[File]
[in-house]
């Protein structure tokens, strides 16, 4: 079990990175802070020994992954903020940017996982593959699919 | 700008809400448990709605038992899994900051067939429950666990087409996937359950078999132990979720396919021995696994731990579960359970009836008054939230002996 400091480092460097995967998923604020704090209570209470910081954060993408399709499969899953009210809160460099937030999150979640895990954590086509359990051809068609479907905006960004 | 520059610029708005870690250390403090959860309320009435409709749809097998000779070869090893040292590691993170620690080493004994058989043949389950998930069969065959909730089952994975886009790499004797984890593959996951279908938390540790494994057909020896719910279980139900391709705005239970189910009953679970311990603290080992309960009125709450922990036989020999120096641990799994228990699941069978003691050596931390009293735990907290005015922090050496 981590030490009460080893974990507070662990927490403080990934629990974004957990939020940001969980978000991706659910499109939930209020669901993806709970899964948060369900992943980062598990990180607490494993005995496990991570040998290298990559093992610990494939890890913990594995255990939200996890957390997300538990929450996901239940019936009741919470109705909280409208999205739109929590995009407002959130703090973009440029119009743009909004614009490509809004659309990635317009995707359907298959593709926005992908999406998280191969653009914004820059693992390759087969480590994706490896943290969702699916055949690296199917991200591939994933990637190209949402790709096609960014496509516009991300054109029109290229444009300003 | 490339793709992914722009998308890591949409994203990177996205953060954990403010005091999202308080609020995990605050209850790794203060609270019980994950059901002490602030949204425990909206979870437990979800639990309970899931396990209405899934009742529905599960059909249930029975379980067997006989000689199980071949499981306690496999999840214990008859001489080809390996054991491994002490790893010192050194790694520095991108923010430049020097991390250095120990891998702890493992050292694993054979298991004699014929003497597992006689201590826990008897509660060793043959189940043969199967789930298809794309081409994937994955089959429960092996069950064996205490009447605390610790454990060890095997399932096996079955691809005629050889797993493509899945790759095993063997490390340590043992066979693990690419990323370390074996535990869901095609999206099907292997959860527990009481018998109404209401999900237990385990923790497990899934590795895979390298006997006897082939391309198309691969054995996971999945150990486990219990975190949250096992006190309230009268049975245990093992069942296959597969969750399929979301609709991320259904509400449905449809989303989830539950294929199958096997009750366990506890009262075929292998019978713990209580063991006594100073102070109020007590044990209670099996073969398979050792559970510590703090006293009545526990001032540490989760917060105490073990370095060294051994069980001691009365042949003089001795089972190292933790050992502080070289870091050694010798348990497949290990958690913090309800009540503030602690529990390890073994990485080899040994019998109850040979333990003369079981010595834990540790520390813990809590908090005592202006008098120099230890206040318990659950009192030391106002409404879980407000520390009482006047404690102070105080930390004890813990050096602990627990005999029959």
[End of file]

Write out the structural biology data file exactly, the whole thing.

[in-house]
């Protein structure tokens, strides 16, 4: 079990990175802070020994992954903020940017996982593959699919 | 700008809400448990709605038992899994900051067939429950666990087409996937359950078999132990979720396919021995696994731990579960359970009836008054939230002996 400091480092460097995967998923604020704090209570209470910081954060993408399709499969899953009210809160460099937030999150979640895990954590086509359990051809068609479907905006960004 | 520059610029708005870690250390403090959860309320009435409709749809097998000779070869090893040292590691993170620690080493004994058989043949389950998930069969065959909730089952994975886009790499004797984890593959996951279908938390540790494994057909020896719910279980139900391709705005239970189910009953679970311990603290080992309960009125709450922990036989020999120096641990799994228990699941069978003691050596931390009293735990907290005015922090050496 981590030490009460080893974990507070662990927490403080990934629990974004957990939020940001969980978000991706659910499109939930209020669901993806709970899964948060369900992943980062598990990180607490494993005995496990991570040998290298990559093992610990494939890890913990594995255990939200996890957390997300538990929450996901239940019936009741919470109705909280409208999205739109929590995009407002959130703090973009440029119009743009909004614009490509809004659309990635317009995707359907298959593709926005992908999406998280191969653009914004820059693992390759087969480590994706490896943290969702699916055949690296199917991200591939994933990637190209949402790709096609960014496509516009991300054109029109290229444009300003 | 490339793709992914722009998308890591949409994203990177996205953060954990403010005091999202308080609020995990605050209850790794203060609270019980994950059901002490602030949204425990909206979870437990979800639990309970899931396990209405899934009742529905599960059909249930029975379980067997006989000689199980071949499981306690496999999840214990008859001489080809390996054991491994002490790893010192050194790694520095991108923010430049020097991390250095120990891998702890493992050292694993054979298991004699014929003497597992006689201590826990008897509660060793043959189940043969199967789930298809794309081409994937994955089959429960092996069950064996205490009447605390610790454990060890095997399932096996079955691809005629050889797993493509899945790759095993063997490390340590043992066979693990690419990323370390074996535990869901095609999206099907292997959860527990009481018998109404209401999900237990385990923790497990899934590795895979390298006997006897082939391309198309691969054995996971999945150990486990219990975190949250096992006190309230009268049975245990093992069942296959597969969750399929979301609709991320259904509400449905449809989303989830539950294929199958096997009750366990506890009262075929292998019978713990209580063991006594100073102070109020007590044990209670099996073969398979050792559970510590703090006293009545526990001032540490989760917060105490073990370095060294051994069980001691009365042949003089001795089972190292933790050992502080070289870091050694010798348990497949290990958690913090309800009540503030602690529990390890073994990485080899040994019998109850040979333990003369079981010595834990540790520390813990809590908090005592202006008098120099230890206040318990659950009192030391106002409404879980407000520390009482006047404690102070105080930390004890813990050096602990627990005999029959």